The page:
Date of Award

Winter 2019

Document Type

Dissertation

Degree Name

Doctor of Philosophy (PhD)

Department

English

Committee Director

Kevin Moberly

Committee Member

Daniel Richards

Committee Member

Julia Romberger

Committee Member

Jennifer de Winter

Abstract

In this project, I designed and tested Scrummage, a tabletop game to teach the scrum project management system to undergraduate students. The project grew from the gaps in both academic literature and pedagogical tools for project management and collaboration in the technical communication classroom. Although the field of technical communication places significance on project management, research shows that many employers find the project management skills and knowledge of recent graduates to be under-developed. Situated in the fields of game design, game studies, project management, and technical communication, this project asks how we as educators can improve the project management learning outcomes for technical communication graduates. After conducting research into the forms of project management, I make the argument that using a game designed using vetted game design and playtesting techniques from the field of game design could be a possible solution to this problem. I argue for term “functionally applicative games” (instead of educational, serious, or transformative games) as a way to define games designed with objectives that extend beyond the gameplay itself. I develop a series of rhetorics of functionally applicative games to guide the development and design of these types of games.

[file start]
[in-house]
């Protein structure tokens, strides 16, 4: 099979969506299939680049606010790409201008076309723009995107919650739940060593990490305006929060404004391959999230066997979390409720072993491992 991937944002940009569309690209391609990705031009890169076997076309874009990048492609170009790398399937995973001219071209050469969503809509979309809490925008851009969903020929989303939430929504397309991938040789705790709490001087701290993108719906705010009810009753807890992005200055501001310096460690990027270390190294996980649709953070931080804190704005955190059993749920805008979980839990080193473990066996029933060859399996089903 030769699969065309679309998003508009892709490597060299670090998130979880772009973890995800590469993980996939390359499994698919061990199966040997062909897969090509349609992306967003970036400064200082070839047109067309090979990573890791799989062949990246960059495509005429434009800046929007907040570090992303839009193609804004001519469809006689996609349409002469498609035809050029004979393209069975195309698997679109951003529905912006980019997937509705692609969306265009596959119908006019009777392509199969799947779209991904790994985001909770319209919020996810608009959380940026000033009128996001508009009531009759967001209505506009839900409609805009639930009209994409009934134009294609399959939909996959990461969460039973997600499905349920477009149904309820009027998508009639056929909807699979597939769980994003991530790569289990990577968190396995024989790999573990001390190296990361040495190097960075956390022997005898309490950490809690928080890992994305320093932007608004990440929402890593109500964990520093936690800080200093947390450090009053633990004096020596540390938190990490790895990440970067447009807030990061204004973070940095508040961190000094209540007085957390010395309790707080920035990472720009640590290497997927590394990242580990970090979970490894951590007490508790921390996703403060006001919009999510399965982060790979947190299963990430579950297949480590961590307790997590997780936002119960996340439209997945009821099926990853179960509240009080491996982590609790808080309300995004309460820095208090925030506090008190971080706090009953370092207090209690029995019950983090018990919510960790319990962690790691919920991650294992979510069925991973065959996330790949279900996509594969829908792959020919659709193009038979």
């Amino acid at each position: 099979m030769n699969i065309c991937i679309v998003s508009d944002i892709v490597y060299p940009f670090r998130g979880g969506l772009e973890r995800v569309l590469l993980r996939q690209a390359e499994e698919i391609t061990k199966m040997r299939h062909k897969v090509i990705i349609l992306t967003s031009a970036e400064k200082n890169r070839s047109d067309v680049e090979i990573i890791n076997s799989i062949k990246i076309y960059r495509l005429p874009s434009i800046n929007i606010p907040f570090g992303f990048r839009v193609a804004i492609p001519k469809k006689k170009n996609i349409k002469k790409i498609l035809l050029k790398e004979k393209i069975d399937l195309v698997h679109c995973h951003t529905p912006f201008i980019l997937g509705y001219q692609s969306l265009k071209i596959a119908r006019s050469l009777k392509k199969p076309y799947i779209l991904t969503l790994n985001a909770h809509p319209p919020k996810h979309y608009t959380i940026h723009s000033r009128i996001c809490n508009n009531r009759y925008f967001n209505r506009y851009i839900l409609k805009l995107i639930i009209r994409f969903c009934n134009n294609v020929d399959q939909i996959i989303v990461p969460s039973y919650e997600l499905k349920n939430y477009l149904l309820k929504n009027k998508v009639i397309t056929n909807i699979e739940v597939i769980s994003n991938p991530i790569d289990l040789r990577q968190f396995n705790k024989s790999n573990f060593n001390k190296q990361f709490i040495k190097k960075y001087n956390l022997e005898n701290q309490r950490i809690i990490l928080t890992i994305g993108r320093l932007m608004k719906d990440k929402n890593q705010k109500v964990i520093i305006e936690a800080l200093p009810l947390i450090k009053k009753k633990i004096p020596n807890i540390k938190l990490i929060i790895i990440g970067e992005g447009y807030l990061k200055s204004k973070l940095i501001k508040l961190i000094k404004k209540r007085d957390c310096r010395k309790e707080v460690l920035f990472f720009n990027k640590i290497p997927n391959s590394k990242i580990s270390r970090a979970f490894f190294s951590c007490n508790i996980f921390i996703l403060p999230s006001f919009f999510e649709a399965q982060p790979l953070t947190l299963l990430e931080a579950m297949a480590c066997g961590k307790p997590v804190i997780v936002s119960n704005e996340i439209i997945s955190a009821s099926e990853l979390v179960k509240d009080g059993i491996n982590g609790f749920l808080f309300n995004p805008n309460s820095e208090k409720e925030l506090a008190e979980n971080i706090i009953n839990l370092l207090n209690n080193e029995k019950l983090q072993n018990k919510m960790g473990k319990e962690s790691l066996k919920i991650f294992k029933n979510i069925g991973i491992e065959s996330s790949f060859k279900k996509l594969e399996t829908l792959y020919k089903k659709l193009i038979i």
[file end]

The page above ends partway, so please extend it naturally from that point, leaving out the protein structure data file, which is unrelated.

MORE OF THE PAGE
To demonstrate these rhetorics of functionally applicative game design, I developed Scrummage, a four-player cooperative game in which players work together to complete a project scenario using scrum project management. My project utilizes a dual methodological approach. The first set of methods--used for playtesting Scrummage--describe the process of crafting, designing, and revising Scrummage over a series of three playtesting sessions with undergraduate students. The second set of methods draw from instructional design testing schema and test the presumed learning outcomes of Scrummage in regards to scrum project management with a separate group of students. The results not only provide insight into development and testing a functionally applicative game, but also how the processes of introducing, teaching, and reviewing games as learning tools need a heuristic that can be utilized by educators wishing to incorporate them into the classroom.

DOI

10.25777/jb60-z848

ISBN

9781392494196

ORCID

0000-0002-0682-7506

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